above, IUN grads; below, exterior of Gary Genesis Center
Friday, June 20, 2014
Free Speech Zone
“The earth is warm next to my ear
Insect noise is all that I hear
A magic trick makes the world disappear
The skies are dark they’re dark but they’re clear.”
“The Finish Line,” Snow Patrol
The Scottish band Snow Patrol formed in 1994 during the heyday of alternative rock. “The Finish Line” is on their 2006 album “Eyes Open.” whose most famous cut is “Chasing Cars.” I have “Eyes Open” on heavy rotation along with Robert Blaszkiewicz’s top songs of 2013 and CDs by Collective Soul, Sugar, Smithereens (coming to Valpo in November).
Prior to IUN’s commencement exercises at Gary Genesis Center, three sources have confirmed, administrators got wind that members of the LGBT group Connectionz were planning to protest English professor Anne Balay, their adviser and an open lesbian, being denied tenure. The administrators consulted with IUN’s police chief, who warned the students that a demonstration would only be tolerated if it took place in a designated Free Speech Zone. The area IUN authorities had in mind was outside the Genesis Center, out of sight or earshot from those inside participating in graduation. WTF? The students declined to accept those Orwellian conditions. The very concept of Free Speech Zones seems an abridgement of First Amendment rights. The Supreme Court has ruled them to be constitutional only in cases where they were necessary to protect the safety of those attending public gatherings or the protestors themselves. Obviously, neither case applied to what Connectionz members had in mind.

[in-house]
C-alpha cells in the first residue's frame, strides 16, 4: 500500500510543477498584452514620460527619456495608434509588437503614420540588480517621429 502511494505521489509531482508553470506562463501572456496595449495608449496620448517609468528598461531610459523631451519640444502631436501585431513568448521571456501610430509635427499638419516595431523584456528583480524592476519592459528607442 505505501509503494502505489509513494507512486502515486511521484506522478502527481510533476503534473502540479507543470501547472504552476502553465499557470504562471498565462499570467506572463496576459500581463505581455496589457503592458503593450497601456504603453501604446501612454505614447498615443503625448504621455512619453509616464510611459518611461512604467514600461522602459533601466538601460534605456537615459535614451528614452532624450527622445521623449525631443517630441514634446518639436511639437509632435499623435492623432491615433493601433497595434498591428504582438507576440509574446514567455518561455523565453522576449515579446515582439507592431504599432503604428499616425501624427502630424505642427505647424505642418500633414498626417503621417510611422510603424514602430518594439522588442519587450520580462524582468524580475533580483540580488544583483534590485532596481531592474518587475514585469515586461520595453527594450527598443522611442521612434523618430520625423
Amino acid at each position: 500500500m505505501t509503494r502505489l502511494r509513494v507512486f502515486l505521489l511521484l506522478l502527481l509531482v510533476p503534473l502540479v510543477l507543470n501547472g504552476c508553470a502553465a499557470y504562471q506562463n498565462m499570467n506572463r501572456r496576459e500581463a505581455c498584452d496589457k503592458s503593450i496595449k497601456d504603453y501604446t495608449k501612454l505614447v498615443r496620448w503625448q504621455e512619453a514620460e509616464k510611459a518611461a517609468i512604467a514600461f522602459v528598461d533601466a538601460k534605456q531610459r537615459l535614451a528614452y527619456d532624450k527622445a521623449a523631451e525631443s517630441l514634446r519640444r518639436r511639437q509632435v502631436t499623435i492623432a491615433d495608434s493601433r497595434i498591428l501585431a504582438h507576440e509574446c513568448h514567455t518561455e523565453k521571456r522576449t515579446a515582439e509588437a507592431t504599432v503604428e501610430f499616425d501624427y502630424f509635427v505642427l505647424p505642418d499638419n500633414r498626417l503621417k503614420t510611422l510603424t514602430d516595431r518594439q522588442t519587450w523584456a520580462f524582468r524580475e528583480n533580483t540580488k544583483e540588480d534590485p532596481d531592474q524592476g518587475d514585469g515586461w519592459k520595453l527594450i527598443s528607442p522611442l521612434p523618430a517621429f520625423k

Five days ago I sent the following email to IU president Michael McRobbie. So far, I have not received a reply:
It has come to my attention that members of the IU Northwest LGBT student group Connectionz petitioned to demonstrate at graduation in protest the termination of their faculty adviser, English professor Anne Balay. After meeting with campus officials, they decided the least disruptive procedure would be for graduating senior Amanda Board to present you with my Steel Shavings magazine. It has Balay’s nationally acclaimed book “Steel Closets” on the cover and discusses her being unfairly denied tenure because she is an open, outspoken lesbian. Prior to the ceremony, I’m told, IU Northwest’s Alumni Relations director snatched it from her and, citing an unspecified rule, refused to allow her to give it to you. As a result, I will be mailing you a copy.
For the past year, when I have railed against the unjust treatment of Balay, who received neither mentoring not adequate warning about alleged teaching deficiencies, administrators I trusted advised letting the process play itself out. An obvious compromise, given the English Department chair’s intransigence, would have been to transfer Balay to Women and Gender Studies for a probationary period and have IUN Associate Executive Vice Chancellor Cynthia O’Dell and CISTL director Chris Young mentor her. Maybe this is still possible. IU Northwest’s Faculty Board of Review recommended that she be awarded an extra year severance pay; this has not happened. One solution, even at this late date, might be to pay her what the Faculty Board of Review recommended in return for her studying ways to coordinate Women’s and Gender Studies programs at all IU campuses. That way she’d be earning her pay and be available to lecture at various campuses about gay and lesbian steelworkers. Otherwise, tragically (and embarrassingly, for IU) instead of celebrating the publication of “Steel Closets,” we are allowing Anne’s detractors to rid the university of a valuable faculty, who has won teaching and service awards in addition to her sterling publication record.